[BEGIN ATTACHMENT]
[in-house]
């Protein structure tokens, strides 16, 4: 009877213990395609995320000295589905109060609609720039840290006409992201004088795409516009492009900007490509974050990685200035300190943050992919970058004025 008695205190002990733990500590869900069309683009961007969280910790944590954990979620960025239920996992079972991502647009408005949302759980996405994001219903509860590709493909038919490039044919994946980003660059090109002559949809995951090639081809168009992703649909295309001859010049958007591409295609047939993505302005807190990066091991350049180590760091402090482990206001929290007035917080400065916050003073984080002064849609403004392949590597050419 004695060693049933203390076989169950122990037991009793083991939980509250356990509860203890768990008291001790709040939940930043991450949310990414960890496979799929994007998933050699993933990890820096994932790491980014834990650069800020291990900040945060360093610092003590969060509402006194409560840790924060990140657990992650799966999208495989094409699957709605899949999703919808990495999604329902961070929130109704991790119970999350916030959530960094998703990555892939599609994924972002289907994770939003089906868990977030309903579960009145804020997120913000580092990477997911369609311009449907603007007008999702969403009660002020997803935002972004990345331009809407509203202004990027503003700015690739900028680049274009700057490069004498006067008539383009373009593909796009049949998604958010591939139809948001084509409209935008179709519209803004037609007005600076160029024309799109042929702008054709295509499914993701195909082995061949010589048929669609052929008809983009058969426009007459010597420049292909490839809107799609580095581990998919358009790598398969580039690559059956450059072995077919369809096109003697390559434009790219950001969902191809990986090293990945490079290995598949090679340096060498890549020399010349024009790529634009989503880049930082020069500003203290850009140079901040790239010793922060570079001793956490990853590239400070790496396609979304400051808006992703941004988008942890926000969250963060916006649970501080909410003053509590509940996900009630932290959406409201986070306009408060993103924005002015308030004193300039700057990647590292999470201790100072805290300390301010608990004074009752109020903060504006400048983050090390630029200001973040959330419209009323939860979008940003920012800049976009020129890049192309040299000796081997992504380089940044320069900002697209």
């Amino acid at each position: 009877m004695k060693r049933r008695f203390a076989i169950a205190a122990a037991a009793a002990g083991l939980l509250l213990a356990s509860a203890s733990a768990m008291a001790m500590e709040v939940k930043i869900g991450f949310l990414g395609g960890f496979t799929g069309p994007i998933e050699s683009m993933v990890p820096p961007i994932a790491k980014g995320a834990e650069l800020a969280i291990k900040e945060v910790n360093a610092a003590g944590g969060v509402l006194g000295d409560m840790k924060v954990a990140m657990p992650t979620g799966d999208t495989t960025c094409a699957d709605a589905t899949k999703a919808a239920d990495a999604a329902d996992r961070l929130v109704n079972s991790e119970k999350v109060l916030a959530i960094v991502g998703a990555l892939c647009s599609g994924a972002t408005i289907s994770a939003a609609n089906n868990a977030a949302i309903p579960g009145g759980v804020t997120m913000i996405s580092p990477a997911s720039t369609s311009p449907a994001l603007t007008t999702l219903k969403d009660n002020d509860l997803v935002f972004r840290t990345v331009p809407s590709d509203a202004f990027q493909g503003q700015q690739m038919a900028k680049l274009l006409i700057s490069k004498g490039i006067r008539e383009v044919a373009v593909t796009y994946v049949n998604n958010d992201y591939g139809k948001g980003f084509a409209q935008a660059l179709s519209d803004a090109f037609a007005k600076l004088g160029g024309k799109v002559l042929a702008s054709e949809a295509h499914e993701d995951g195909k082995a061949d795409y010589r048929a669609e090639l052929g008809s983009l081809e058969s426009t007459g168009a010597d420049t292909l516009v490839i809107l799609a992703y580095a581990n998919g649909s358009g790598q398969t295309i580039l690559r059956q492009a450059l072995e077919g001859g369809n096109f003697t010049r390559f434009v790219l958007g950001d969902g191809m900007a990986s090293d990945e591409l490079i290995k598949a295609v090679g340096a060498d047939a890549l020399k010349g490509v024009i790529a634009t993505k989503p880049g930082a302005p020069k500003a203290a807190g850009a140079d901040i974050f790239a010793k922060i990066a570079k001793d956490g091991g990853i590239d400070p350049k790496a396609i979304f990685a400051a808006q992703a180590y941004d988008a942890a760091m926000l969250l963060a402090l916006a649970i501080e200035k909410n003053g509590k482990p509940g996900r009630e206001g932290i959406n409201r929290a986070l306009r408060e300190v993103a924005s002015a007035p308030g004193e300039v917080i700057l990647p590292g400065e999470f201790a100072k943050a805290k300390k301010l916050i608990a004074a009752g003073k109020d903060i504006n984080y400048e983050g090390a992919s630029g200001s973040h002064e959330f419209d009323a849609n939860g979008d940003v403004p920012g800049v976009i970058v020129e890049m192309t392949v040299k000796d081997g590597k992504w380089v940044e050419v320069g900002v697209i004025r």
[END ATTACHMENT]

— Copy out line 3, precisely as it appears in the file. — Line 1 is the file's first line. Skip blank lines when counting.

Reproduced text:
């Amino acid at each position: 009877m004695k060693r049933r008695f203390a076989i169950a205190a122990a037991a009793a002990g083991l939980l509250l213990a356990s509860a203890s733990a768990m008291a001790m500590e709040v939940k930043i869900g991450f949310l990414g395609g960890f496979t799929g069309p994007i998933e050699s683009m993933v990890p820096p961007i994932a790491k980014g995320a834990e650069l800020a969280i291990k900040e945060v910790n360093a610092a003590g944590g969060v509402l006194g000295d409560m840790k924060v954990a990140m657990p992650t979620g799966d999208t495989t960025c094409a699957d709605a589905t899949k999703a919808a239920d990495a999604a329902d996992r961070l929130v109704n079972s991790e119970k999350v109060l916030a959530i960094v991502g998703a990555l892939c647009s599609g994924a972002t408005i289907s994770a939003a609609n089906n868990a977030a949302i309903p579960g009145g759980v804020t997120m913000i996405s580092p990477a997911s720039t369609s311009p449907a994001l603007t007008t999702l219903k969403d009660n002020d509860l997803v935002f972004r840290t990345v331009p809407s590709d509203a202004f990027q493909g503003q700015q690739m038919a900028k680049l274009l006409i700057s490069k004498g490039i006067r008539e383009v044919a373009v593909t796009y994946v049949n998604n958010d992201y591939g139809k948001g980003f084509a409209q935008a660059l179709s519209d803004a090109f037609a007005k600076l004088g160029g024309k799109v002559l042929a702008s054709e949809a295509h499914e993701d995951g195909k082995a061949d795409y010589r048929a669609e090639l052929g008809s983009l081809e058969s426009t007459g168009a010597d420049t292909l516009v490839i809107l799609a992703y580095a581990n998919g649909s358009g790598q398969t295309i580039l690559r059956q492009a450059l072995e077919g001859g369809n096109f003697t010049r390559f434009v790219l958007g950001d969902g191809m900007a990986s090293d990945e591409l490079i290995k598949a295609v090679g340096a060498d047939a890549l020399k010349g490509v024009i790529a634009t993505k989503p880049g930082a302005p020069k500003a203290a807190g850009a140079d901040i974050f790239a010793k922060i990066a570079k001793d956490g091991g990853i590239d400070p350049k790496a396609i979304f990685a400051a808006q992703a180590y941004d988008a942890a760091m926000l969250l963060a402090l916006a649970i501080e200035k909410n003053g509590k482990p509940g996900r009630e206001g932290i959406n409201r929290a986070l306009r408060e300190v993103a924005s002015a007035p308030g004193e300039v917080i700057l990647p590292g400065e999470f201790a100072k943050a805290k300390k301010l916050i608990a004074a009752g003073k109020d903060i504006n984080y400048e983050g090390a992919s630029g200001s973040h002064e959330f419209d009323a849609n939860g979008d940003v403004p920012g800049v976009i970058v020129e890049m192309t392949v040299k000796d081997g590597k992504w380089v940044e050419v320069g900002v697209i004025r």